A real eye opener into life sleeping on streets

The Big Sleepout at Rotherham Parkgate shopping centre to raise funds for Safe@Last, pictured is Guardian reporter Sam Chetwynd at the Big Sleepout (w121023-9a)
The Big Sleepout at Rotherham Parkgate shopping centre to raise funds for Safe@Last, pictured is Guardian reporter Sam Chetwynd at the Big Sleepout (w121023-9a)

It was when I snuggled down in my sleeping bag, with just a cardboard box saving me from the elements that it hit me.

What thousands of young runaways have to go through just to survive is unimaginable.

I was sleeping rough for just a night, so despite a period of little uninterrupted sleep, it would be only hours before I would meet my warm bed again.

But for some youngsters around South Yorkshire who runaway, there will be no hot food, no shower or warm bed – and no hours counting down to when their experience would be over.

Home for them is out on the streets, with just cardboard for a mattress and food, well, that simply comes whenever they can find or afford it.

It is estimated that 4,000 children run away from home each year in South Yorkshire and research has shown that one-in-four young people who runaway end up spending at least one night sleeping rough.

And it is for people like this that I wanted to take part in The Big Sleepout at Parkgate Shopping Centre in Rotherham.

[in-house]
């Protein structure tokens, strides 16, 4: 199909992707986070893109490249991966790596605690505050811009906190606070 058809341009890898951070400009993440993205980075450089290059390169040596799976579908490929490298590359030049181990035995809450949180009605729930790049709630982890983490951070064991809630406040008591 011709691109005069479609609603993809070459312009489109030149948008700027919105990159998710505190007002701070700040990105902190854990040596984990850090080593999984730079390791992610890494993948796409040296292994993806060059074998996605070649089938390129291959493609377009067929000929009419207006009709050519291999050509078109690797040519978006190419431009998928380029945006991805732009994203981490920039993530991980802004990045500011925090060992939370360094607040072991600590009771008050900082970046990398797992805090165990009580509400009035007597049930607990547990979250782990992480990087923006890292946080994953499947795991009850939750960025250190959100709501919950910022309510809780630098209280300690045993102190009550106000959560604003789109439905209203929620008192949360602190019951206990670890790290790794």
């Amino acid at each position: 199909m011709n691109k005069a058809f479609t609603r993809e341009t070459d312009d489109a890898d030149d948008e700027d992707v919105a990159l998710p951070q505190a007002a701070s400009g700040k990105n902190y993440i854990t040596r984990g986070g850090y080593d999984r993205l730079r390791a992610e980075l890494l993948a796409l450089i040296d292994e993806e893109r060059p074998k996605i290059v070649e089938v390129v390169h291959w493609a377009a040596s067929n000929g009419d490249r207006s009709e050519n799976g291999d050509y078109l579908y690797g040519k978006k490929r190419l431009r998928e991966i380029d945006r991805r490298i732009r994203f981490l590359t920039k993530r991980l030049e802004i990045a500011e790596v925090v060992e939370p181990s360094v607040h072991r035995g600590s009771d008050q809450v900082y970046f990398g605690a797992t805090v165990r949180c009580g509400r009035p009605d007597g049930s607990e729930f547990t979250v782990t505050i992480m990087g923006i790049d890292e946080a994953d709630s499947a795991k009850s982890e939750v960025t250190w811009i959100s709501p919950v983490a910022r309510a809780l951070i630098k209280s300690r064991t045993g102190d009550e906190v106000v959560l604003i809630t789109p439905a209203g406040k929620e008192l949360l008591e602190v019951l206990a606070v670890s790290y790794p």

Not only did I want to find out what these youngsters have to go through on a daily basis, I also wanted to help make a difference in whatever way I could.

Safe@Last is a charity I have covered a lot in the Dinnington Guardian. They offer an alternative to being on the streets, try to prevent kids from running away again, provide a free helpline operated by trained volunteers and run activities aimed at engaging youngsters.

They are the ones making a difference to these young people, many of whom have been bullied, assaulted or neglected.

The enthusiasm of staff and volunteers is amazing and is evident during the night. Despite time seemingly standing still at times, they were always there checking on our welfare.

Access to hot drinks and toilets felt like a luxury and when a cupcake was handed to me, thanks to Greggs, I felt like I had won the lottery.

At 3am I decided it was time to get some sleep, or at least try. I was grateful for the umpteen layers I had put on, despite it only being October,

Despite my preparation it was a frustrating attempt at sleep, with delivery lorries and traffic noise – but thankfully it remained relatively dry.

Around 4.30am the temperature dropped significantly and any hope of further sleep was dashed. The same could be said for the other 120 or so people who took part, many now huddled together to keep warm.

My experience was like nothing I’d ever done before. This wasn’t camping or a night under the stars. This was a real eye opener into what thousands of youngsters have to go through on a daily basis.

At 6am my experience was over, but as I made my way home I couldn’t help but think of the youngsters who were just starting another day on the streets. For them they may never know when their nightmare will end.

Safe@Last expects to raise around £6,000 from the event and held similar sleepouts in Sheffield, Barnsley and Doncaster.